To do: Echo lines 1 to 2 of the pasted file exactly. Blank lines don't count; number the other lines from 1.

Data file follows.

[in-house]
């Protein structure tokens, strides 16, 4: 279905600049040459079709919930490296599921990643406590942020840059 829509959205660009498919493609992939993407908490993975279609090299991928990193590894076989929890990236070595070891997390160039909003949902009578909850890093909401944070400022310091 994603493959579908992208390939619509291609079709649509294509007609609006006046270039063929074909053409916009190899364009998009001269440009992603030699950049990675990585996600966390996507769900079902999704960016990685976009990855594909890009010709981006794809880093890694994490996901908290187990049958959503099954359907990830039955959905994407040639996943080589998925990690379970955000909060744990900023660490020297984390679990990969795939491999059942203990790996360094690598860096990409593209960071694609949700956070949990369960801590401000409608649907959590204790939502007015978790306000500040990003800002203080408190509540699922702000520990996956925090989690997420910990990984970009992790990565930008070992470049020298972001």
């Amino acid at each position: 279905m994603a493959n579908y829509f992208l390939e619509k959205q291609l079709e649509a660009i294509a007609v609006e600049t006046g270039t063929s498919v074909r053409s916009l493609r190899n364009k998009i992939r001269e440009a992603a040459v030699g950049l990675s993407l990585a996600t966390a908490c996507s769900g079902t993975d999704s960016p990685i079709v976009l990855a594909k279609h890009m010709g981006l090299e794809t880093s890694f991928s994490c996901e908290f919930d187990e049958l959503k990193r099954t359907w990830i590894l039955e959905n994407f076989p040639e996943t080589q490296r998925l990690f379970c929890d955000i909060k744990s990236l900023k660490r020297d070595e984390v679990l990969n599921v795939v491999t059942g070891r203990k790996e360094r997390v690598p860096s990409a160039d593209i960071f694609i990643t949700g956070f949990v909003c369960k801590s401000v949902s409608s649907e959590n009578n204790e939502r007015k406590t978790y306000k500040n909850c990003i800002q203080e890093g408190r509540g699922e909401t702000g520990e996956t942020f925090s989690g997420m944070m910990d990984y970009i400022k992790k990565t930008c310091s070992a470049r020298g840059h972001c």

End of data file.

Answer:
[in-house]
């Protein structure tokens, strides 16, 4: 279905600049040459079709919930490296599921990643406590942020840059 829509959205660009498919493609992939993407908490993975279609090299991928990193590894076989929890990236070595070891997390160039909003949902009578909850890093909401944070400022310091 994603493959579908992208390939619509291609079709649509294509007609609006006046270039063929074909053409916009190899364009998009001269440009992603030699950049990675990585996600966390996507769900079902999704960016990685976009990855594909890009010709981006794809880093890694994490996901908290187990049958959503099954359907990830039955959905994407040639996943080589998925990690379970955000909060744990900023660490020297984390679990990969795939491999059942203990790996360094690598860096990409593209960071694609949700956070949990369960801590401000409608649907959590204790939502007015978790306000500040990003800002203080408190509540699922702000520990996956925090989690997420910990990984970009992790990565930008070992470049020298972001």